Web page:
Obviously I cannot comment on a specific case when I do not have the details, but if the hon. Lady will send them to me, I will certainly look into them. Every local authority that signed up to the armed forces covenant needs to be mindful of its duty to look after servicemen, servicewomen and their families.

The charity Salute Her has reported that 133 women—a third of its caseload —presented themselves to it last year having suffered a sexual assault. They also presented themselves to defence community mental health services, but were subsequently discharged from the military owing to their having a personality disorder. I wrote to the Minister asking for further information, but none was available. Will the Minister look into the service to ensure that due clinical rigour is applied before people are discharged with a personality disorder?

I am grateful to my hon. Friend and predecessor. I see no evidence that people are being misdiagnosed or mismanaged. This is, of course, a matter for healthcare professionals and consultant psychiatrists in particular, and I cannot really interfere with their diagnoses, but I have noted my hon. Friend’s concerns, and I will certainly look into the issue.

Does the Secretary of State agree that what we have learnt from Ukraine is that the future of good defence will lie in having the latest technology and innovation? Are there any new schemes we could have that would increase investment in that new technology, especially involving partnerships with other countries across NATO?

I am delighted that we share the European headquarters of the defence innovation accelerator for the north Atlantic, or DIANA—a unit within NATO—with Estonia. I felt that it was important to partner with a small, innovative country to ensure that we get the very best between us. Our research and development budget is £6.6 billion, and we are one of the leaders in Government in investing it. However, the real lesson—this has always been a problem—is that it is important not only to invest in the inventions, but to pull that into what is actually required. That is traditionally where defence has fallen down, but I am determined to fix it, which means focusing R&D where we know there is a need in our armed services.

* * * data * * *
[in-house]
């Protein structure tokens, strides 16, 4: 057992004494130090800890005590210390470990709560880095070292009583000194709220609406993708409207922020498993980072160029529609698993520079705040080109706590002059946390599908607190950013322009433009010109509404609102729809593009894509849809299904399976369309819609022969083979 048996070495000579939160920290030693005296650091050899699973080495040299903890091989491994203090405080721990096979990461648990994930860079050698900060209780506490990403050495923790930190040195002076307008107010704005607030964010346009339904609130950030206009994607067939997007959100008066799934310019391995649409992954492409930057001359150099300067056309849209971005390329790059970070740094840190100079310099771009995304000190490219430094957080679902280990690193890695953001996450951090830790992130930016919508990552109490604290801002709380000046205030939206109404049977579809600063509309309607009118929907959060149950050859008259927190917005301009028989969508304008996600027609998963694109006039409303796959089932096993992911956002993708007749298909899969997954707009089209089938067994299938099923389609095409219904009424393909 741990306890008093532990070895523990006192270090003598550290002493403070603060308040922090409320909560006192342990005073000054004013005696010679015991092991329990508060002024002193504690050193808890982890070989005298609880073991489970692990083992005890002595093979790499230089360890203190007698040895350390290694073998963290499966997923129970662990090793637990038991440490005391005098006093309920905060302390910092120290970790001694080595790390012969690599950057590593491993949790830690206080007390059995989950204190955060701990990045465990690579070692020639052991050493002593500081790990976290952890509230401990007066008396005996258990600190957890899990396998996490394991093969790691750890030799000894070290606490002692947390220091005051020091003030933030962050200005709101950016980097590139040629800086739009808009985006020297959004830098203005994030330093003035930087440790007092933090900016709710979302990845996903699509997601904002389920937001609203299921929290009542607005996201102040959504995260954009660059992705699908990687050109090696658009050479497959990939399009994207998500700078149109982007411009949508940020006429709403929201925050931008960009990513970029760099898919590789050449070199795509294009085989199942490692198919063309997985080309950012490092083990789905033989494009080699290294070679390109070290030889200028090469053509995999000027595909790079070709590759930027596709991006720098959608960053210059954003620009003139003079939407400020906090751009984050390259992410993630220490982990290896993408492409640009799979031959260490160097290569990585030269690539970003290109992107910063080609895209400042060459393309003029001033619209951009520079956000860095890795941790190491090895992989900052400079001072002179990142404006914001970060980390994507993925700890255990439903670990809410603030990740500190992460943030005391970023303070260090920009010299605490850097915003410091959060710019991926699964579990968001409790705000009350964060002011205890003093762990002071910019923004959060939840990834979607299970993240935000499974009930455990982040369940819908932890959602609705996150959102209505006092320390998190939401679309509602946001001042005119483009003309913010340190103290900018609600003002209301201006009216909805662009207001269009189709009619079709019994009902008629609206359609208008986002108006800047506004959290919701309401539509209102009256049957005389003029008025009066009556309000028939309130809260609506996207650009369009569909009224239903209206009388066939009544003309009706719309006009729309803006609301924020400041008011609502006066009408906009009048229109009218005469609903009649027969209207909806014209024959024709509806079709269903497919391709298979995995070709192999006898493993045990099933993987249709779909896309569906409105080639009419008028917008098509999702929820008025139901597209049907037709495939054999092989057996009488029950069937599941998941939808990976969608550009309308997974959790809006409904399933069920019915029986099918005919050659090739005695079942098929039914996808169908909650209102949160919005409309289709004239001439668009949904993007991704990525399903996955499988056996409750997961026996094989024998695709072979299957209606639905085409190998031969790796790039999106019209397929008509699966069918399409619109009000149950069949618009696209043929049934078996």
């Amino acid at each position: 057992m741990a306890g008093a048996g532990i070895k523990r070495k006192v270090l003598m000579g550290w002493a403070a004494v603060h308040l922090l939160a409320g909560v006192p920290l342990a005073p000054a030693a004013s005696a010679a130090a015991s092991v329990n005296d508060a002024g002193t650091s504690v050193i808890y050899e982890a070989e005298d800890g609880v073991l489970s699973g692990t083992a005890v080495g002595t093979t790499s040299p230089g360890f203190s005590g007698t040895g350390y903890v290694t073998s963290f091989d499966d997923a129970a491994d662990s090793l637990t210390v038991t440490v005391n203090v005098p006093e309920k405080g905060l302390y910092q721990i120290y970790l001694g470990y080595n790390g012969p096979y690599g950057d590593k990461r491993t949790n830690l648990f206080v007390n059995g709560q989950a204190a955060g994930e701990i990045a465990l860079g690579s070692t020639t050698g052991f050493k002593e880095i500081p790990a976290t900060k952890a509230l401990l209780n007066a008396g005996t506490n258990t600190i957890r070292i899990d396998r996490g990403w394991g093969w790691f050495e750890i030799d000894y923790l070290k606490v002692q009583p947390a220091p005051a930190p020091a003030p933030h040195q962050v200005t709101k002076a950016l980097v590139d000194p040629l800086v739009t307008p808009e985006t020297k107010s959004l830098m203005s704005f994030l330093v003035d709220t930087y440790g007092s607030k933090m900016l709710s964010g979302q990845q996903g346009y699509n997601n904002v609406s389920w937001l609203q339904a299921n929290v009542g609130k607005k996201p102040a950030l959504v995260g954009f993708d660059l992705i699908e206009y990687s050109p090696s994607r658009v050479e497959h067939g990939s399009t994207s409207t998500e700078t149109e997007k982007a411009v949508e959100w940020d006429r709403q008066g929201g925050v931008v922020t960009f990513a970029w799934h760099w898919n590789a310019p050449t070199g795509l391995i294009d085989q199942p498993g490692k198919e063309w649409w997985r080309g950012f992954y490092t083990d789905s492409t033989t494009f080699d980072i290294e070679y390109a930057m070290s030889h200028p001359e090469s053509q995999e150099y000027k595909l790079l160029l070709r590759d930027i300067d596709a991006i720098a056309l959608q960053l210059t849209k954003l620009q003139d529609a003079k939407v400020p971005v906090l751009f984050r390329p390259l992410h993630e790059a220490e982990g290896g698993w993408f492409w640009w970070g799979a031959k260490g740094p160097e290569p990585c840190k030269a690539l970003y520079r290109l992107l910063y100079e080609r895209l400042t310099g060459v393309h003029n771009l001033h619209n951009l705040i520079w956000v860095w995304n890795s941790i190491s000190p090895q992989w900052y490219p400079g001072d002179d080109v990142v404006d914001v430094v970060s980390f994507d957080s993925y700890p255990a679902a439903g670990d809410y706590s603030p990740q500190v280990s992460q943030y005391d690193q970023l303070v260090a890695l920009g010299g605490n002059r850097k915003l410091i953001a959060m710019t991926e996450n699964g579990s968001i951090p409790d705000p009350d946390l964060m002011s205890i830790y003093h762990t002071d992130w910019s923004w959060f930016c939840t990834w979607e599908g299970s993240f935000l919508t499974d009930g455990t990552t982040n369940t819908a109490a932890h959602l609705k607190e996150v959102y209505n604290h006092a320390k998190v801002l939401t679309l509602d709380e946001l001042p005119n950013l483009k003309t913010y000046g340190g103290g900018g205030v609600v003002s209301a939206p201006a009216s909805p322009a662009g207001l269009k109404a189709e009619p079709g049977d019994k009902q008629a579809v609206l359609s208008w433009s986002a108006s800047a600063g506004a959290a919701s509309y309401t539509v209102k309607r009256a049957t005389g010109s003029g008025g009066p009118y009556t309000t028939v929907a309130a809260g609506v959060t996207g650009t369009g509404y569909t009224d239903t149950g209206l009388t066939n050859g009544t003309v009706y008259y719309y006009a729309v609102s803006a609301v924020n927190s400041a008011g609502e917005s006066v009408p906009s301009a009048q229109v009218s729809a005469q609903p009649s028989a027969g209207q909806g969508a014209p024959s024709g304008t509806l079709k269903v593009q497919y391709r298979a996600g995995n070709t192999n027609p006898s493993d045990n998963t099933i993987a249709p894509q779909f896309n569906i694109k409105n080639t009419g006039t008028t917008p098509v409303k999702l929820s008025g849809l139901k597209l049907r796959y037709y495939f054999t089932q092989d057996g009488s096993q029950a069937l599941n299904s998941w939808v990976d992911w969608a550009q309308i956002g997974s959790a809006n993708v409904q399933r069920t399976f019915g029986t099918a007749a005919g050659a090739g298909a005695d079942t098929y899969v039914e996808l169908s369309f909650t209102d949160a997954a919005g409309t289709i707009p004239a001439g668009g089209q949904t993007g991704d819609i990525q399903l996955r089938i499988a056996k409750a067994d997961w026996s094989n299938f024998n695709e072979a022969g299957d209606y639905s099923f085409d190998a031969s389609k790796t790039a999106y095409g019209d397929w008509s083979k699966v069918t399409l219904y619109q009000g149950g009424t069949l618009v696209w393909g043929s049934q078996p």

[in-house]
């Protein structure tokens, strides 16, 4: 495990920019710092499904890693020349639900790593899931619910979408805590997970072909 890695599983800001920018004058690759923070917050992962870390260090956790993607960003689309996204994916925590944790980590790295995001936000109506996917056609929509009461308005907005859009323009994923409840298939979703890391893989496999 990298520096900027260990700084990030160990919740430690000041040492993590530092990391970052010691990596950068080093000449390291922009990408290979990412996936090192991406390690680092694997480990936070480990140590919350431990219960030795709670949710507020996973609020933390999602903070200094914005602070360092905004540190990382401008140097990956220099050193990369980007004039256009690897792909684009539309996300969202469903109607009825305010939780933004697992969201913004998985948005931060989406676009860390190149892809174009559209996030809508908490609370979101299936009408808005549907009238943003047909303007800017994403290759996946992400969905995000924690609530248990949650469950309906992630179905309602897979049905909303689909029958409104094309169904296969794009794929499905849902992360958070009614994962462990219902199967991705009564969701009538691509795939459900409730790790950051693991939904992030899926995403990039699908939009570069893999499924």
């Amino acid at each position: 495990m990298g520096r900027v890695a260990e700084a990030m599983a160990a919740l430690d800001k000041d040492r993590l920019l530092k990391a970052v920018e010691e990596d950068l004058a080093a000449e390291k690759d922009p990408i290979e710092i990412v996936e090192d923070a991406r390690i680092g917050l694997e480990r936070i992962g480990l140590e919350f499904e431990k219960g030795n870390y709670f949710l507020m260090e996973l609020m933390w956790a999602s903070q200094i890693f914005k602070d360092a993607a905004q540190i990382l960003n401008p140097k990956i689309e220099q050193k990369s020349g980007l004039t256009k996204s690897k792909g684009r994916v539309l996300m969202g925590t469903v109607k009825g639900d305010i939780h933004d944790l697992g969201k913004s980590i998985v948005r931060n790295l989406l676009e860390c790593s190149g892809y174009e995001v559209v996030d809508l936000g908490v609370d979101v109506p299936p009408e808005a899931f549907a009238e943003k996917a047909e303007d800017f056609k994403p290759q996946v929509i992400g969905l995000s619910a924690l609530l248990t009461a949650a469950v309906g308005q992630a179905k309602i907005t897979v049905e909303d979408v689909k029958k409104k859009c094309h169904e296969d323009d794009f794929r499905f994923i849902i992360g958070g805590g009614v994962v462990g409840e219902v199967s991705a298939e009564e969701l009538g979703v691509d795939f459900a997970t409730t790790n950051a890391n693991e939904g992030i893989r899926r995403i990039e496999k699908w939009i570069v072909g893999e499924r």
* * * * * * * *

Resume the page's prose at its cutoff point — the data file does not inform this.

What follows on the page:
Many veterans in my constituency tell me that they sometimes struggle to adapt from frontline service to the jobs that are available locally. It is a huge change, and the scars of service can be challenging. Can my right hon. Friend provide an update on the work of the defence transition service, which helps veterans to get into good, well-paid jobs?

My hon. Friend may be referring to the career transition partnership, which is normally used for people making the transition to civilian life. The defence transition service is for those who have sustained an injury or illness. It is designed to ensure that people have the support that they need in order to adapt to their particular circumstances, and that they have the best possible chance of getting a decent civilian job after they leave the services. It is very successful in what it does, as is the career transition partnership.

A recent news report detailing 14,500 urgent maintenance appointments in armed forces homes being missed is very concerning. Will my right hon. Friend reassure my constituents and me that he is taking every step to ensure that all our soldiers can live in good-quality homes?

Absolutely. It is the top priority for me, the Secretary of State and Minister for Defence Procurement. We must bear in mind that 97% of those houses are above the Government housing standards—better than most councils and registered social landlords. But we must do better, and we are bending ourselves to that task.

Can the Minister confirm that UK operational sovereignty will be a factor in increment 1A of the maritime electronic warfare programme? Will he meet me to discuss that?

The Secretary of State referred to the allegations in the weekend press about 77th Brigade. I know him well enough to know that when he told us that he gave clear instructions and guidelines to the brigade, which operates only against foreign powers and extremists, he was telling the exact truth. However, will he review the issue and ensure that his guidelines have been followed in all cases?

I thank my right hon. Friend for the compliment. I have already instructed that we not only look into the story but check that the instructions that I issued after a visit were carried out.